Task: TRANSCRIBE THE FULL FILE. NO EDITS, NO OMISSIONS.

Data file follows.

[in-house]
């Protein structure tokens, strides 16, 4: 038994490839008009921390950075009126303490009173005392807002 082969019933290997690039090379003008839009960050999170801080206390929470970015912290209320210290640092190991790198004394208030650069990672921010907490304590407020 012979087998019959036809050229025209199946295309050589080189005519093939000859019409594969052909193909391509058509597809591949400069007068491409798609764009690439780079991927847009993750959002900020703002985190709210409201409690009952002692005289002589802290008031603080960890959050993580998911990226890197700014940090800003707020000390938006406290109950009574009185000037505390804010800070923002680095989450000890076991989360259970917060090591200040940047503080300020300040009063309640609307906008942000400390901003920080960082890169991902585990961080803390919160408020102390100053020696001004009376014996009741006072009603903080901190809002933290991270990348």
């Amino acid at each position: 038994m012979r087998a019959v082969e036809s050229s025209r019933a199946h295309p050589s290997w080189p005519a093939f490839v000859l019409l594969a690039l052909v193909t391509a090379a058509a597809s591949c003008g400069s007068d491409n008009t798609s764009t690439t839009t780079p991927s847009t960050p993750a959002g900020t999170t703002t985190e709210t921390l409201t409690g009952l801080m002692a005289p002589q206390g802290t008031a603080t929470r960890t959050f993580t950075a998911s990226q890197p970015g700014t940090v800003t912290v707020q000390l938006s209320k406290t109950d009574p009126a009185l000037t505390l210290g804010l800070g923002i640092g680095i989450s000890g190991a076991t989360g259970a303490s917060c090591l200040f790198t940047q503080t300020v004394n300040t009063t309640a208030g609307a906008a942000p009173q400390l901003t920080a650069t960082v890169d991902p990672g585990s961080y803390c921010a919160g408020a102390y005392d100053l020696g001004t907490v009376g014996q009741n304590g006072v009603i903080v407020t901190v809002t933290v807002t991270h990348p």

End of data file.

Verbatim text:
[in-house]
């Protein structure tokens, strides 16, 4: 038994490839008009921390950075009126303490009173005392807002 082969019933290997690039090379003008839009960050999170801080206390929470970015912290209320210290640092190991790198004394208030650069990672921010907490304590407020 012979087998019959036809050229025209199946295309050589080189005519093939000859019409594969052909193909391509058509597809591949400069007068491409798609764009690439780079991927847009993750959002900020703002985190709210409201409690009952002692005289002589802290008031603080960890959050993580998911990226890197700014940090800003707020000390938006406290109950009574009185000037505390804010800070923002680095989450000890076991989360259970917060090591200040940047503080300020300040009063309640609307906008942000400390901003920080960082890169991902585990961080803390919160408020102390100053020696001004009376014996009741006072009603903080901190809002933290991270990348």
């Amino acid at each position: 038994m012979r087998a019959v082969e036809s050229s025209r019933a199946h295309p050589s290997w080189p005519a093939f490839v000859l019409l594969a690039l052909v193909t391509a090379a058509a597809s591949c003008g400069s007068d491409n008009t798609s764009t690439t839009t780079p991927s847009t960050p993750a959002g900020t999170t703002t985190e709210t921390l409201t409690g009952l801080m002692a005289p002589q206390g802290t008031a603080t929470r960890t959050f993580t950075a998911s990226q890197p970015g700014t940090v800003t912290v707020q000390l938006s209320k406290t109950d009574p009126a009185l000037t505390l210290g804010l800070g923002i640092g680095i989450s000890g190991a076991t989360g259970a303490s917060c090591l200040f790198t940047q503080t300020v004394n300040t009063t309640a208030g609307a906008a942000p009173q400390l901003t920080a650069t960082v890169d991902p990672g585990s961080y803390c921010a919160g408020a102390y005392d100053l020696g001004t907490v009376g014996q009741n304590g006072v009603i903080v407020t901190v809002t933290v807002t991270h990348p």